Nightmare neighbor caught sabotaging man’s doorbell camera after claiming she was towering over his house in a furious row
A NIGHTMARE neighbor continues to try to sabotage the Ring doorbell on his next door after claiming it towers over his house in an explosive neighborhood row.
Victoria Riscinskis, 39, installed the smart security gadget to monitor the welfare of her vulnerable uncle, 61, who lives alone.
But the doorbell has sparked a ding-dong with neighbor Stephen Grove, 56, who claims it overlooks his house and has launched a campaign against the camera.
Grove has tried damaging the bell at least three times this year – but his only success is being captured by crystal-clear definition.
And his antics resulted in him being taken to court and pleading guilty to criminal damage when CCTV showed him cutting his wires with pliers.
On another occasion, Grove was seen carrying a hammer to another camera in the house – and last month was filmed appearing to degrade the Ring lens with a marker.
And in one bizarre clip, he’s nearly flattened by the door after allegedly removing the hinges.
‘PUSHING US TO THE EDGE’
And he confessed to Sun Online that his attempts had been “pathetic,” but argued that he felt like a prisoner in his own home on camera.
But Victoria, whose uncle has a learning disability and whom Sun Online does not name, argued that she needed the camera to make sure her parent was safe.
She said: “Last year he fell and was alone for 45 minutes. The camera is therefore very important so that we can check its well-being.
“The last thing you want is to argue with your neighbor, but he pushes us to the brink.
“Honestly, I’ve had enough.
West Midlands Police said they took action but were aware the problems “continued” in the row.
The bell was attached to a wall of a common entrance to the two adjacent bungalows in Birmingham, West Mids, in January after caregivers reported they were being harassed.
In March, the camera captured him using pliers to cut wires, leading him to admit criminal damages in front of magistrates last month.
Yet, just days after his court appearance – for which he was conditionally released after admitting criminal damage – he was seen appearing to pick up a pen in front of the camera lens.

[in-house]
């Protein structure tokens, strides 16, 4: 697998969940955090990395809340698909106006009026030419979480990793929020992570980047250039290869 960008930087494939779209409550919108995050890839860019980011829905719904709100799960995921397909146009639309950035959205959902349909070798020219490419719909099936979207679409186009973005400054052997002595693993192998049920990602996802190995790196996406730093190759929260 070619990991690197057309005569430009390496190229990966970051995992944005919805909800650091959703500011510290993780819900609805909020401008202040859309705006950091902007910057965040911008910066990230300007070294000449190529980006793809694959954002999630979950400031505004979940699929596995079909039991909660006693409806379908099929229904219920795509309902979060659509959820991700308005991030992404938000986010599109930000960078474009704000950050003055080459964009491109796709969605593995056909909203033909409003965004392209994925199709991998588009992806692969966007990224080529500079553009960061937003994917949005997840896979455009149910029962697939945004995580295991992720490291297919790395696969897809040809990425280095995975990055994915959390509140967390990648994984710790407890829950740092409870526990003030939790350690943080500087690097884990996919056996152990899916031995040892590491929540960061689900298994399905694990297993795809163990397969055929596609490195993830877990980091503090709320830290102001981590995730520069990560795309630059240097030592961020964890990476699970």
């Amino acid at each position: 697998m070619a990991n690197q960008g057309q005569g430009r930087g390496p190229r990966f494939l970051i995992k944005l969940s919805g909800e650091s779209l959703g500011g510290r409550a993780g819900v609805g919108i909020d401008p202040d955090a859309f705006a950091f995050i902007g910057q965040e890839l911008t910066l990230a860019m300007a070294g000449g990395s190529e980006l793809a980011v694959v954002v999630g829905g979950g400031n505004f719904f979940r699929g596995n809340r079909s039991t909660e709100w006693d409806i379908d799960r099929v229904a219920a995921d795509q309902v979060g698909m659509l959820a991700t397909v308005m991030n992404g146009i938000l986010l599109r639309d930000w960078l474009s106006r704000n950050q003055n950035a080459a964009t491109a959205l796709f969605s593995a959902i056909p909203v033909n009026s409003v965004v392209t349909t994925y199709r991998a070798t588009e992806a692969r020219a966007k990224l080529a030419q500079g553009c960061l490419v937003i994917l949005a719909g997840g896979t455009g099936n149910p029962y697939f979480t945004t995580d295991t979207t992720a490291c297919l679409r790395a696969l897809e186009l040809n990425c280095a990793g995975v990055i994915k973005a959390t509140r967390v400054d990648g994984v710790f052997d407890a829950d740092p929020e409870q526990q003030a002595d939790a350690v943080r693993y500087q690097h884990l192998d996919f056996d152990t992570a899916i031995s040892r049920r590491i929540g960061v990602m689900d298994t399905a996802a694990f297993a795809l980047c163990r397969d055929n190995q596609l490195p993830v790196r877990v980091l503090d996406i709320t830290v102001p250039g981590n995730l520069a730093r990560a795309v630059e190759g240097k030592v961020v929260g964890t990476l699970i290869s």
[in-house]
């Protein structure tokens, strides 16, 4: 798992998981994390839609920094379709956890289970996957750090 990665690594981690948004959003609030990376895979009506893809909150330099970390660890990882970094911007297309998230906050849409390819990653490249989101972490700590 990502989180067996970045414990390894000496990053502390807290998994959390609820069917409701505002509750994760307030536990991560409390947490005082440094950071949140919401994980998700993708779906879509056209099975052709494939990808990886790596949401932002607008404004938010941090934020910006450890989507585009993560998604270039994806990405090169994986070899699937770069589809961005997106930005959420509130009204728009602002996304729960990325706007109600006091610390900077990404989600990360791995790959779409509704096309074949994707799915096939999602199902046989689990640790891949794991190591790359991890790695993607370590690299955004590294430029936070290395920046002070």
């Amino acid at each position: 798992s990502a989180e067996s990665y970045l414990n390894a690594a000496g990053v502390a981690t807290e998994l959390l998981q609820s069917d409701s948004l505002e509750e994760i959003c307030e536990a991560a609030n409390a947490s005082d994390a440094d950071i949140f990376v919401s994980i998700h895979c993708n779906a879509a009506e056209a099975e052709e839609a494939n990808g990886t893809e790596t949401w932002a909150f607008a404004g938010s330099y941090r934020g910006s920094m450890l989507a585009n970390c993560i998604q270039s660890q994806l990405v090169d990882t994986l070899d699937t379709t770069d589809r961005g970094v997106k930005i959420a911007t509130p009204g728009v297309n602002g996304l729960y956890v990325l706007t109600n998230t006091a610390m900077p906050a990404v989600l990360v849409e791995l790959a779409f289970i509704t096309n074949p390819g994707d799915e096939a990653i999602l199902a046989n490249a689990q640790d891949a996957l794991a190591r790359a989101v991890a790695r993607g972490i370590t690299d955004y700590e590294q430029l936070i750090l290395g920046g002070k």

In July, the Ring also picked up Grove while trying to pry the bell off the wall with their hands. A week later he was filmed using a screwdriver to hit the lens.
Victoria: “I have probably contacted the police, the council and my MP 50 times. It has become like a full time job for me. I can’t keep doing this – I’m so worried about my uncle. I just want him to be moved now for his own safety.
“The board needs to act with its tenant because we cannot continue to live with the constant fear of their unpredictable behavior.
“No one takes responsibility and that’s enough. How much do we have to put up with until something is done? “
Victoria has revealed that she is increasingly afraid for her vulnerable uncle, who needs a wheelchair and caregivers four times a day.
She claimed their common door had been replaced six times because Grove tampered with the locks or hinges.
‘I REGRET THIS’
In December, Grove was seen hitting a CCTV camera in an out of position back garden with a hammer after wandering off his property at midnight.
She added: “I promised my grandmother that I would always take care of him.
“He doesn’t have the life you or I have – and what little life he does have is being ruined by the man next door.”
Grove admitted criminal damage caused by the wire cut in August. The magistrates granted him a conditional release of 12 months.
When approached by Sun Online, Grove said he believed the doorbell had trespassed on his home’s entrance.
But he admitted his antics were “pathetic”.
He said: “It’s pathetic, I know. But I feel like a prisoner. I open the door and the camera looks me straight in the eye. It’s just not right.
“But I did something stupid and I regret it.”
A spokesperson for Birmingham City Council said: “Our community safety team is addressing the issues raised and will work with partner organizations, as appropriate, to address them.”
A West Midlands Police spokesperson said: ‘We know the importance of feeling safe in your own home and understand how unsettling it is if you don’t think it’s a safe place.
“We took action and investigated the incidents that were reported to us, which resulted in criminal damages claims in the courts.
“However, we understand that the problems persist and that officers remain in regular contact with the victim and his family to resolve the situation.”